Moreover, even apart from the numerous variances from actual history found in the plot (they even moved the date of the event several months to bring it closer to the presidential election), I have to wonder how accurately it portrays Berber culture or even Theodore Roosevelt (whose portrait hangs on the wall directly above my computer monitor while I write this and about and even by whom I have many books including a complete set of his papers, as edited), however entertaining and appealing they may appear in the film. Nevertheless, because of their interesting and sympathetic treatment, this remains one of my favorite movies. So, if these matters still trouble you when you watch the movie, do what I find comes more or less automatically to me and try thinking of it as basically pure fiction and you should like it just fine.

Having said that, though, one of the best things about this film is that irrespective of what the writers or director did with it to make a lighthearted adventure story, other departments seemingly spared no pains in making it every bit as believable, if not actually accurate, as possible. First, I would bet money that the extras in the scene where the Marines land and storm the palace were real Unites States Marines specifically recruited for the part - note the haircuts, the prolonged double-timing in heavy uniforms, the fact that everybody stays in step, the shouted close-order drill commands, and just their general bearing or attitude (if you've ever spent time with Marines or seen one of their little public relations demonstrations at a Marine Corps base you'll know what I mean). Second, Steve Kanally got into his part in a serious way, portraying a practically flawless Marine Corps "recruiting poster" company commander - this is exactly the way the Marine Corps wants its people to come across when they are showing off for the public. Third, in the scene in the U.S. consul's office Steve Kanally historically accurately relates that he has "two 'reinforced' rifle companies" with which to seize the palace, and his statement is realized in deed when the Marines land on the wharf, as well as when they finally reach the palace, because you will see that not only are Marines present but also U.S. Navy sailors backing them up - i.e., two rifle companies reinforced with sailors from whatever ships that landed them.

Such leads me to the detail that is my favorite because it is so subtle that it is hard to imagine much more than literally a handful of viewers among the thousands who would see this film ever being likely to appreciate it. In the book *American Naval History - An Illustrated Chronology* (published some years after the film was made) naval historian Jack Sweetman relates that in the actual event the Marines were landed from the cruiser USS BROOKLYN. When you see the Marines landing in the film you will note a very antique-looking steamship looming prominently in the background. This is obviously a matte painting inserted using special effects techniques because probably the only ship still existing in the world that looks anything like that is a stationary floating museum, the cruiser USS OLYMPIA of Spanish-American War fame, and it would not be available unless the producer was willing to shoot that scene in downtown Philadelphia. More to the point, consideration of the depiction by anyone with a relevant photograph or two and basic sensitization to ship identification issues reveals that the ship pictured isn't the OLYMPIA. There are not many books easy to find these days that would help you identify the ship (I know of only two), but if you were to make the effort you would be rewarded with an unmistakable solution. The raised fo'c's'l', three very tall stacks, turret locations, and sweep of the stern unambiguously identify this vessel as just one ship and one ship only, and by now I shouldn't have to tell you its name, but of course it is the BROOKLYN. My hat's still off to the Art Department for taking that much trouble to get something so easy to disregard so right.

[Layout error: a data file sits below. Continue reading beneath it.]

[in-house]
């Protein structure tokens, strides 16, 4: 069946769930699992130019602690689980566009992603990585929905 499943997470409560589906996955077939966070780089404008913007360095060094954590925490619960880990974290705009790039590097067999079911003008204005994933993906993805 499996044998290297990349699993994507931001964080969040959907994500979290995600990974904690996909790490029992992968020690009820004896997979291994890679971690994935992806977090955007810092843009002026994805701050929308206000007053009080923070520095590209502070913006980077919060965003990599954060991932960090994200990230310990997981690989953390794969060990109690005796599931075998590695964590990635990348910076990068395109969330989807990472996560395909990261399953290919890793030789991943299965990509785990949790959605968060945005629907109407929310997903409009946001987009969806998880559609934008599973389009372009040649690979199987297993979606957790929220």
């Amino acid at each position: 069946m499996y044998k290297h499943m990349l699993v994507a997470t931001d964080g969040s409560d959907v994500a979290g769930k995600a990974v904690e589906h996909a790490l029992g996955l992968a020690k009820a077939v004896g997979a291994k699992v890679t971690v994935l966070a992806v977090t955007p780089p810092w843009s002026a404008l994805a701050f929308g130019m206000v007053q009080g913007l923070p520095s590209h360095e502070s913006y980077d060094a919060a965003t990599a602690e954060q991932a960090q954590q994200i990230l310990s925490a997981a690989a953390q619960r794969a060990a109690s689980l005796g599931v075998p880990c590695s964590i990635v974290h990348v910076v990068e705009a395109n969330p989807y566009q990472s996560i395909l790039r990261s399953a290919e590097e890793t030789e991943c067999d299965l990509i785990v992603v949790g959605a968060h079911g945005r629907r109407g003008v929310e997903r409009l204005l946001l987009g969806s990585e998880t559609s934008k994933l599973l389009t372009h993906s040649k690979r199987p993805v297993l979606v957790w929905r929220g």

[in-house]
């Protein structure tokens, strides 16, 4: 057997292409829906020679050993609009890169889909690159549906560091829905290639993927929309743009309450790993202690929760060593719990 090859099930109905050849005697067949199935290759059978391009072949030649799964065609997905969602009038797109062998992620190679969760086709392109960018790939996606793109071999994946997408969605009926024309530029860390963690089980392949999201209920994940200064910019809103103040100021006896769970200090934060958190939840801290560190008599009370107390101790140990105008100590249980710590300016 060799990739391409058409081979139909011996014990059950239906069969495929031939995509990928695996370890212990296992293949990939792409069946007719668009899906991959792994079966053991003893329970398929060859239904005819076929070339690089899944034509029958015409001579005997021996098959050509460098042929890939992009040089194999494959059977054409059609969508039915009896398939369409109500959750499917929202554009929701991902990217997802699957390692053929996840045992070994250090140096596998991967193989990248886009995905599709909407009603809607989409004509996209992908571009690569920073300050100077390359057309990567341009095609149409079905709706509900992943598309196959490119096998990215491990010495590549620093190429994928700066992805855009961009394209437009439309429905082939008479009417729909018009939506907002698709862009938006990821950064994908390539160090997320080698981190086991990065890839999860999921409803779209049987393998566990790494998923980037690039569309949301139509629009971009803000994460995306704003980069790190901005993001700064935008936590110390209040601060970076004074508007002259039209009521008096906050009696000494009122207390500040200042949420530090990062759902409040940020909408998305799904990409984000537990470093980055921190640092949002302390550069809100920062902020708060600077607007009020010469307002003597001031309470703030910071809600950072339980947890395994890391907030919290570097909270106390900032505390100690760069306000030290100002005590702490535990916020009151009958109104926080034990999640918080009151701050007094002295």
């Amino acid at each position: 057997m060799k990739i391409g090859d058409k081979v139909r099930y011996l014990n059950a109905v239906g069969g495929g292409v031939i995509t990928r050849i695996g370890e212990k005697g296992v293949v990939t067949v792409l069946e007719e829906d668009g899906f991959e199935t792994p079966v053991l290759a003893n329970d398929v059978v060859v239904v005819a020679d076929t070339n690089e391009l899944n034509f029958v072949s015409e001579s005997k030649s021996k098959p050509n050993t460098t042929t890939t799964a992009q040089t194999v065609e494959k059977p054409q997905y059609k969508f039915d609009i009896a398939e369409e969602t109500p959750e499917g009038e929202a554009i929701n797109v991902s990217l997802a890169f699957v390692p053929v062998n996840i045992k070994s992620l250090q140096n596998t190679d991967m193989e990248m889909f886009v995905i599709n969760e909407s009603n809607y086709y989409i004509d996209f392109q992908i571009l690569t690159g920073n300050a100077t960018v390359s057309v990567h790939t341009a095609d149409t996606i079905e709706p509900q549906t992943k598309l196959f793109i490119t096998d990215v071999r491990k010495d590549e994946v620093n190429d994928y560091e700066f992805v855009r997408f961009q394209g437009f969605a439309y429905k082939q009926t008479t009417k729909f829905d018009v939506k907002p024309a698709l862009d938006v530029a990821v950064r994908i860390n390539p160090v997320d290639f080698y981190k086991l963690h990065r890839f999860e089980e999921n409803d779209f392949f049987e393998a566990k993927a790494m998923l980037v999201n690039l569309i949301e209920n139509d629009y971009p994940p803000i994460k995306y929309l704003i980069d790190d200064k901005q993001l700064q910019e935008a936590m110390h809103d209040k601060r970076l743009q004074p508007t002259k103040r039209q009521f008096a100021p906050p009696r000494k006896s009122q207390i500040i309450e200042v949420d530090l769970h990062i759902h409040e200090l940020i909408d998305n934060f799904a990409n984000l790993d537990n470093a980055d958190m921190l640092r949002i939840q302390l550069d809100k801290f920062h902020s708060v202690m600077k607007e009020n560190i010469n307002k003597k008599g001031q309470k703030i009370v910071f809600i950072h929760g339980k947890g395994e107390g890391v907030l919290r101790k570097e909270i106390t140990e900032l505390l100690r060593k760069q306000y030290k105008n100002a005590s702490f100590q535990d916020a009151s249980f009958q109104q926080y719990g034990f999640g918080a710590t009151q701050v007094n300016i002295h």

Anyway, this film which has just about everything this writer could want in an adventure movie: not only Theodore Roosevelt and a lot of Marines at their most virile kick-butt best, but expansive Americanism at its optimistic best ("we have men who can do anything - we have men who can FLY"), Sean Connery as a highly appealing charismatic leader (who at one point very plausibly takes out about ten scum-bucket thug types with aplomb John Wayne could envy), a long cavalry sequence with seemingly hundreds of riders culminating in a good old-fashioned saber charge, a "kid" angle (which reminds you how to look at this thing, if you ask me), a certain amount of witty repartee, healthy doses of chivalry throughout, a romantic aspect that is not wholly gratuitous, and not the least, a very feminine and attractive heroine with enough Yankee grit and determination to satisfy Katharine Hepburn. Rent it, buy it, watch it!